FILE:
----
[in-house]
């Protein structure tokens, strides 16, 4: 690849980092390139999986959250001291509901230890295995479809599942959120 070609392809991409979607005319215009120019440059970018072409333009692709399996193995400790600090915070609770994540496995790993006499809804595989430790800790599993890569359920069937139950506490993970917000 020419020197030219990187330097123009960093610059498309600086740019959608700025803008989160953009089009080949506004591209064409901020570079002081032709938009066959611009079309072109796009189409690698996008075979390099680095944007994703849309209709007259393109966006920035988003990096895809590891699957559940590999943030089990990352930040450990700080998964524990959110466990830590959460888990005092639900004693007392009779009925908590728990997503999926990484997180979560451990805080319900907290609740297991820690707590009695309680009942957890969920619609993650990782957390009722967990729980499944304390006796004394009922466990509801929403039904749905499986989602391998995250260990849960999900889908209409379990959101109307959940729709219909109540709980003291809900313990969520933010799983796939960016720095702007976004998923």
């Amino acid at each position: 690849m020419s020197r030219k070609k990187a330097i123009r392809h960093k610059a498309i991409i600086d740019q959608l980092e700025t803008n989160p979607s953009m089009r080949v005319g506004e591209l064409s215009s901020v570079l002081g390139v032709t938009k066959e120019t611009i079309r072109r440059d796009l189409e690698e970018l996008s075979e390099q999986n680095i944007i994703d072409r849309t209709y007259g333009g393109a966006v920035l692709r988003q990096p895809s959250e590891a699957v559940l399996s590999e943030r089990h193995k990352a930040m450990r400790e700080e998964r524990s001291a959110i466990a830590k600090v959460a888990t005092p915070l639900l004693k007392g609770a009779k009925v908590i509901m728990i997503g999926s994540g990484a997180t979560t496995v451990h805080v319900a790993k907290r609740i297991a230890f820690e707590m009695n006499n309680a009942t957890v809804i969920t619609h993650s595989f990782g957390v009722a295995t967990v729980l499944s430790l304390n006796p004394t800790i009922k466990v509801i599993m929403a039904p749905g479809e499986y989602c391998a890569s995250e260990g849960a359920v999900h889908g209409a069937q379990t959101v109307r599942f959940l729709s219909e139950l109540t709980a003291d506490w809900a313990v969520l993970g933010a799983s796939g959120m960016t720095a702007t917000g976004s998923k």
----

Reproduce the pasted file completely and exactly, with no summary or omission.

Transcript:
[in-house]
């Protein structure tokens, strides 16, 4: 690849980092390139999986959250001291509901230890295995479809599942959120 070609392809991409979607005319215009120019440059970018072409333009692709399996193995400790600090915070609770994540496995790993006499809804595989430790800790599993890569359920069937139950506490993970917000 020419020197030219990187330097123009960093610059498309600086740019959608700025803008989160953009089009080949506004591209064409901020570079002081032709938009066959611009079309072109796009189409690698996008075979390099680095944007994703849309209709007259393109966006920035988003990096895809590891699957559940590999943030089990990352930040450990700080998964524990959110466990830590959460888990005092639900004693007392009779009925908590728990997503999926990484997180979560451990805080319900907290609740297991820690707590009695309680009942957890969920619609993650990782957390009722967990729980499944304390006796004394009922466990509801929403039904749905499986989602391998995250260990849960999900889908209409379990959101109307959940729709219909109540709980003291809900313990969520933010799983796939960016720095702007976004998923």
């Amino acid at each position: 690849m020419s020197r030219k070609k990187a330097i123009r392809h960093k610059a498309i991409i600086d740019q959608l980092e700025t803008n989160p979607s953009m089009r080949v005319g506004e591209l064409s215009s901020v570079l002081g390139v032709t938009k066959e120019t611009i079309r072109r440059d796009l189409e690698e970018l996008s075979e390099q999986n680095i944007i994703d072409r849309t209709y007259g333009g393109a966006v920035l692709r988003q990096p895809s959250e590891a699957v559940l399996s590999e943030r089990h193995k990352a930040m450990r400790e700080e998964r524990s001291a959110i466990a830590k600090v959460a888990t005092p915070l639900l004693k007392g609770a009779k009925v908590i509901m728990i997503g999926s994540g990484a997180t979560t496995v451990h805080v319900a790993k907290r609740i297991a230890f820690e707590m009695n006499n309680a009942t957890v809804i969920t619609h993650s595989f990782g957390v009722a295995t967990v729980l499944s430790l304390n006796p004394t800790i009922k466990v509801i599993m929403a039904p749905g479809e499986y989602c391998a890569s995250e260990g849960a359920v999900h889908g209409a069937q379990t959101v109307r599942f959940l729709s219909e139950l109540t709980a003291d506490w809900a313990v969520l993970g933010a799983s796939g959120m960016t720095a702007t917000g976004s998923k």